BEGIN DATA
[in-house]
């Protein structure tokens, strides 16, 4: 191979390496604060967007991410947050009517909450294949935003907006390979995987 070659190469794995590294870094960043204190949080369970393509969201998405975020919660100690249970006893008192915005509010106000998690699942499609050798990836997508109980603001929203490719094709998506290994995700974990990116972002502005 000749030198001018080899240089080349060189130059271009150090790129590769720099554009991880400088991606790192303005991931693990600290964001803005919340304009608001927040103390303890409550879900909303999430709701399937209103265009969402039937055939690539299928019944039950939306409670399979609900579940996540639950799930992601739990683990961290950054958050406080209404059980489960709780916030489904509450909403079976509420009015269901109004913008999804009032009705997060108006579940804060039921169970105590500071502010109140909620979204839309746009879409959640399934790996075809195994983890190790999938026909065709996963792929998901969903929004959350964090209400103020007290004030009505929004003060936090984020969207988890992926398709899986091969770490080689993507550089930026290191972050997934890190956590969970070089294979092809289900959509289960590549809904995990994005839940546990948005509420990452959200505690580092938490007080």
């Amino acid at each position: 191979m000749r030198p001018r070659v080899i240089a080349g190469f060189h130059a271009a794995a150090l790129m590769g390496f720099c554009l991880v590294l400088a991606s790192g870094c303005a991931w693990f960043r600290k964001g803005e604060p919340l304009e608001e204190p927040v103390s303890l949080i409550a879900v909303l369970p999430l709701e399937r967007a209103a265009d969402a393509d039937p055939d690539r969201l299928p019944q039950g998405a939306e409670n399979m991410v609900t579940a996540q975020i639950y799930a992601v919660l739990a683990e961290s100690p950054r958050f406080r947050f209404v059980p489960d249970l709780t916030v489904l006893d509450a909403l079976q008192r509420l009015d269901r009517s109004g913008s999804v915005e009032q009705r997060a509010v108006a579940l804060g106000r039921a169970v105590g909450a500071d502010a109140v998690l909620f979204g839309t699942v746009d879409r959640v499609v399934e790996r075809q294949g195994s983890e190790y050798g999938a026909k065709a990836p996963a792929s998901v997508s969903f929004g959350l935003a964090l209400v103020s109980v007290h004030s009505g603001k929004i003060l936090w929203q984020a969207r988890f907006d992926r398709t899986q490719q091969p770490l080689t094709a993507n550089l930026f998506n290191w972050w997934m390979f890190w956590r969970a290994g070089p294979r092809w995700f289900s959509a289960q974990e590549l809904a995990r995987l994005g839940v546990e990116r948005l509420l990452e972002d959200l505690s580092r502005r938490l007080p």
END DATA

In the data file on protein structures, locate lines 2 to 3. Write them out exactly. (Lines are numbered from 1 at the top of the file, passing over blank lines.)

């Protein structure tokens, strides 16, 4: 191979390496604060967007991410947050009517909450294949935003907006390979995987 070659190469794995590294870094960043204190949080369970393509969201998405975020919660100690249970006893008192915005509010106000998690699942499609050798990836997508109980603001929203490719094709998506290994995700974990990116972002502005 000749030198001018080899240089080349060189130059271009150090790129590769720099554009991880400088991606790192303005991931693990600290964001803005919340304009608001927040103390303890409550879900909303999430709701399937209103265009969402039937055939690539299928019944039950939306409670399979609900579940996540639950799930992601739990683990961290950054958050406080209404059980489960709780916030489904509450909403079976509420009015269901109004913008999804009032009705997060108006579940804060039921169970105590500071502010109140909620979204839309746009879409959640399934790996075809195994983890190790999938026909065709996963792929998901969903929004959350964090209400103020007290004030009505929004003060936090984020969207988890992926398709899986091969770490080689993507550089930026290191972050997934890190956590969970070089294979092809289900959509289960590549809904995990994005839940546990948005509420990452959200505690580092938490007080």
């Amino acid at each position: 191979m000749r030198p001018r070659v080899i240089a080349g190469f060189h130059a271009a794995a150090l790129m590769g390496f720099c554009l991880v590294l400088a991606s790192g870094c303005a991931w693990f960043r600290k964001g803005e604060p919340l304009e608001e204190p927040v103390s303890l949080i409550a879900v909303l369970p999430l709701e399937r967007a209103a265009d969402a393509d039937p055939d690539r969201l299928p019944q039950g998405a939306e409670n399979m991410v609900t579940a996540q975020i639950y799930a992601v919660l739990a683990e961290s100690p950054r958050f406080r947050f209404v059980p489960d249970l709780t916030v489904l006893d509450a909403l079976q008192r509420l009015d269901r009517s109004g913008s999804v915005e009032q009705r997060a509010v108006a579940l804060g106000r039921a169970v105590g909450a500071d502010a109140v998690l909620f979204g839309t699942v746009d879409r959640v499609v399934e790996r075809q294949g195994s983890e190790y050798g999938a026909k065709a990836p996963a792929s998901v997508s969903f929004g959350l935003a964090l209400v103020s109980v007290h004030s009505g603001k929004i003060l936090w929203q984020a969207r988890f907006d992926r398709t899986q490719q091969p770490l080689t094709a993507n550089l930026f998506n290191w972050w997934m390979f890190w956590r969970a290994g070089p294979r092809w995700f289900s959509a289960q974990e590549l809904a995990r995987l994005g839940v546990e990116r948005l509420l990452e972002d959200l505690s580092r502005r938490l007080p």